The Internet search company notified its 400,000 subscribers by e-mail Tuesday that it would close the service as of March 31, according to AltaVista spokeswoman Krista Thomas. The company does not plan to forward e-mail or provide access to archives after that time.
AltaVista attributed the move to its renewed focus on search as opposed to offering consumers a range of portal-like services, including free e-mail.
During the dot-com boom, the company broadened its scope with shopping services and free Internet access, among other extras, in an attempt to compete with portals like Yahoo and Microsoft's MSN. But as the Internet economy dried up, it gradually lopped off the costly features.
The end of AltaVista's e-mail service is one among many casualties at Internet businesses, which have pulled back from giving away content in favor of charging subscriptions or emphasizing profitable ventures. As the online advertising market has shrunk, countless Web sites have been forced to charge fees for previously free material or discontinue features altogether. Just last week, a mainstay newsletter publisher, NetSurf Digest, started asking subscribers for $20 annually.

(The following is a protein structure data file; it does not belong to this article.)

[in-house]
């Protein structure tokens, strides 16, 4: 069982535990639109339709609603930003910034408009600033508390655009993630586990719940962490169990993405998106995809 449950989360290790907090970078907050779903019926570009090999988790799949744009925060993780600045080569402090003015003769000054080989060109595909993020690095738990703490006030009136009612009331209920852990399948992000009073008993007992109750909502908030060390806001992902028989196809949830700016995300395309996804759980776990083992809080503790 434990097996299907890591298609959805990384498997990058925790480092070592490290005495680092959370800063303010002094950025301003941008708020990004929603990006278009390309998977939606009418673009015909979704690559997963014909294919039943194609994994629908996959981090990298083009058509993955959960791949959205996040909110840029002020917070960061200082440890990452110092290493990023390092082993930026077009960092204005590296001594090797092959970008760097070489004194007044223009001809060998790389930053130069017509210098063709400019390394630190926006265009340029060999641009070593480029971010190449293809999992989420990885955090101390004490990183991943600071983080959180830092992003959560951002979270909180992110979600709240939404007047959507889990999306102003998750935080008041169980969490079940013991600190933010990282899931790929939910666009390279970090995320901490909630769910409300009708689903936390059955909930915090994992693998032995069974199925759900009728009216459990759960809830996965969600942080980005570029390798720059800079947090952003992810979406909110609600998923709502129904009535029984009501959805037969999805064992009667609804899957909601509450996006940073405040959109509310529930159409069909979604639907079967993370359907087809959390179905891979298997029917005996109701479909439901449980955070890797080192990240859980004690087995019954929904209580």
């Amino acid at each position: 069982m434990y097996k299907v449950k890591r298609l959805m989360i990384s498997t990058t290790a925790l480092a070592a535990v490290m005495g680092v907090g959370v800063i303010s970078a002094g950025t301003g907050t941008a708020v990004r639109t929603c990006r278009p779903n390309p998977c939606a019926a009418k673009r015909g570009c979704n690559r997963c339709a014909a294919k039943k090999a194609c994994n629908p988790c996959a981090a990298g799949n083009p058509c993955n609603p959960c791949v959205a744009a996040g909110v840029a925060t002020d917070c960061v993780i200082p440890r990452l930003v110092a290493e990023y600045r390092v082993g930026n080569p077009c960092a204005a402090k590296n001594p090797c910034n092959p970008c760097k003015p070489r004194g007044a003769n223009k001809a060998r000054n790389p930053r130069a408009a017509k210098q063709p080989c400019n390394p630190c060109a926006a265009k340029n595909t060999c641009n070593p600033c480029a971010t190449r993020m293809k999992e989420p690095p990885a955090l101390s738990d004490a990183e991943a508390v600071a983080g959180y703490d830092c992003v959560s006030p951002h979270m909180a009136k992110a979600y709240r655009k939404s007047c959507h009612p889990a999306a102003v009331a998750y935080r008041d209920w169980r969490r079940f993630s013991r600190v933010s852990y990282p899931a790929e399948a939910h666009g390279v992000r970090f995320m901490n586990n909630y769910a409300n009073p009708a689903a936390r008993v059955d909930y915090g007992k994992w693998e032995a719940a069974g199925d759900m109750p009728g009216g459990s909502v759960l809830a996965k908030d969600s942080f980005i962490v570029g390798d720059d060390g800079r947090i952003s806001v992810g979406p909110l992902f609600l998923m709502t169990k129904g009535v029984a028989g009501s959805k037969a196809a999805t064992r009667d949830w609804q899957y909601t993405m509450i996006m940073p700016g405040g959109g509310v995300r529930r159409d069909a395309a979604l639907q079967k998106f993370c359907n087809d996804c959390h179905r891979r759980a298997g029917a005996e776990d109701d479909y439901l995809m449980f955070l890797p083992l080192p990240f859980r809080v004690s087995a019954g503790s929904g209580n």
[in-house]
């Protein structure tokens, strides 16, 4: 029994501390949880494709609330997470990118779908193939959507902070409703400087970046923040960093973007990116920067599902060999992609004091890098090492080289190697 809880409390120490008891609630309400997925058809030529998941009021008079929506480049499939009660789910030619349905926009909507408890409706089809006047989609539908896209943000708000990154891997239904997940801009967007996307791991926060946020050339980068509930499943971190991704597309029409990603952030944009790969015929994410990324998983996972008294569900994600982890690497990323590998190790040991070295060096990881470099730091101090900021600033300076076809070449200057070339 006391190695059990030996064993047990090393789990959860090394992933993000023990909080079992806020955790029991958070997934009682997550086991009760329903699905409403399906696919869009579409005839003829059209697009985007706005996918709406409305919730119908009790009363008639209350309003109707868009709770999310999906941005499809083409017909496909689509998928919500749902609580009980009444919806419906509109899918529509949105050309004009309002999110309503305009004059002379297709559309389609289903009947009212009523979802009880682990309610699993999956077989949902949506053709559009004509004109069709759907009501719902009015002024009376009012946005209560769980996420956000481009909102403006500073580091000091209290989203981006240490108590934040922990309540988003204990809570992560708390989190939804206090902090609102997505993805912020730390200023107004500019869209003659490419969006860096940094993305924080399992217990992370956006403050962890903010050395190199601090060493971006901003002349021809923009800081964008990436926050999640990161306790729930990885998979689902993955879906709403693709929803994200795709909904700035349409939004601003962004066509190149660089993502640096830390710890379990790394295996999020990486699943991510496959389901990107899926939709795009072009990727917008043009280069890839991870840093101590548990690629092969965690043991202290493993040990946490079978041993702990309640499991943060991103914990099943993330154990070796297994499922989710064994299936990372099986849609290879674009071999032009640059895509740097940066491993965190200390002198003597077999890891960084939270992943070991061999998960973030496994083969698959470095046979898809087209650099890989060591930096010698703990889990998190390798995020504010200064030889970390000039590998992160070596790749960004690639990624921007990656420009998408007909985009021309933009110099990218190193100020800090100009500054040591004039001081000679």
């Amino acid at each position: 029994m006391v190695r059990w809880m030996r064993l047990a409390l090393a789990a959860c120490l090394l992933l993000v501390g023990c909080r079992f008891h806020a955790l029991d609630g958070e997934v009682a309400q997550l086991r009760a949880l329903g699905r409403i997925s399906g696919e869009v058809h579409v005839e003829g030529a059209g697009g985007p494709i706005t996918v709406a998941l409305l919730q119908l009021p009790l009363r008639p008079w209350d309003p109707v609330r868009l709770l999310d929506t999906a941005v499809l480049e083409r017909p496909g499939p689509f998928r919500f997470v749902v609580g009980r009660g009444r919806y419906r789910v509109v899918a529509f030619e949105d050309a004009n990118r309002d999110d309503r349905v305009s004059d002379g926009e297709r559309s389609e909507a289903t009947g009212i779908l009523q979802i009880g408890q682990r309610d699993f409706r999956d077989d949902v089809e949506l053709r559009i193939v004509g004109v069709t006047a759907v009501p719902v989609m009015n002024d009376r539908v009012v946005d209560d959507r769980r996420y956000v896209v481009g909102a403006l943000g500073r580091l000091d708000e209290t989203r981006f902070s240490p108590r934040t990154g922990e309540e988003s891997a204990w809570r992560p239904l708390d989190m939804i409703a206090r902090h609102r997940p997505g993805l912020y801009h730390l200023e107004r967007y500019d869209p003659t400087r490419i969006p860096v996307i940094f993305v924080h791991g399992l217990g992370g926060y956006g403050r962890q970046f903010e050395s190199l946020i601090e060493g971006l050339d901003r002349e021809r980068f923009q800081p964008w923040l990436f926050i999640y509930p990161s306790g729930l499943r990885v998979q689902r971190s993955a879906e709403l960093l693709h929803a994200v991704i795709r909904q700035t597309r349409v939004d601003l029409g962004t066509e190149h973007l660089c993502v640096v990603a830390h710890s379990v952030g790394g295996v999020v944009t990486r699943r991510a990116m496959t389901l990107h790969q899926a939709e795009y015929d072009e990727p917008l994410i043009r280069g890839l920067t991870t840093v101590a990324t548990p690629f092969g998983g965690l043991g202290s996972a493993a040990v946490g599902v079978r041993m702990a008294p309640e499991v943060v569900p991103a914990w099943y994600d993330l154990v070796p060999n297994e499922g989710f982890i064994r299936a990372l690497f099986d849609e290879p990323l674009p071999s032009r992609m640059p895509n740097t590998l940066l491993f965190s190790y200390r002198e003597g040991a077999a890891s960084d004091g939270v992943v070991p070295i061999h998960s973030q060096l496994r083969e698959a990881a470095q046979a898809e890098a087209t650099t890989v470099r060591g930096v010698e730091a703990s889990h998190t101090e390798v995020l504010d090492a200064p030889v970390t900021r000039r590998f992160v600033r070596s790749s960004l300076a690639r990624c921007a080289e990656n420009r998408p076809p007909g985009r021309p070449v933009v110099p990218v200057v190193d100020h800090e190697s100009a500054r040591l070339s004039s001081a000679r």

AltaVista said that its free e-mail was the last of its portal-like services after it made its change to focus on search. "As users became aware of AltaVista's pure search focus, usage of the service has waned," the company said.
"Over the past two years...the company has rededicated AltaVista.com to its original mission: providing Internet users with the world's most comprehensive search engine," according to the message sent to e-mail subscribers. Closing the free e-mail service, it continued, kept with this mission.
The company plans to send weekly notifications to e-mail subscribers before the deadline to ensure people transfer addresses and key messages in time. The company is also urging that subscribers inform friends before the closure.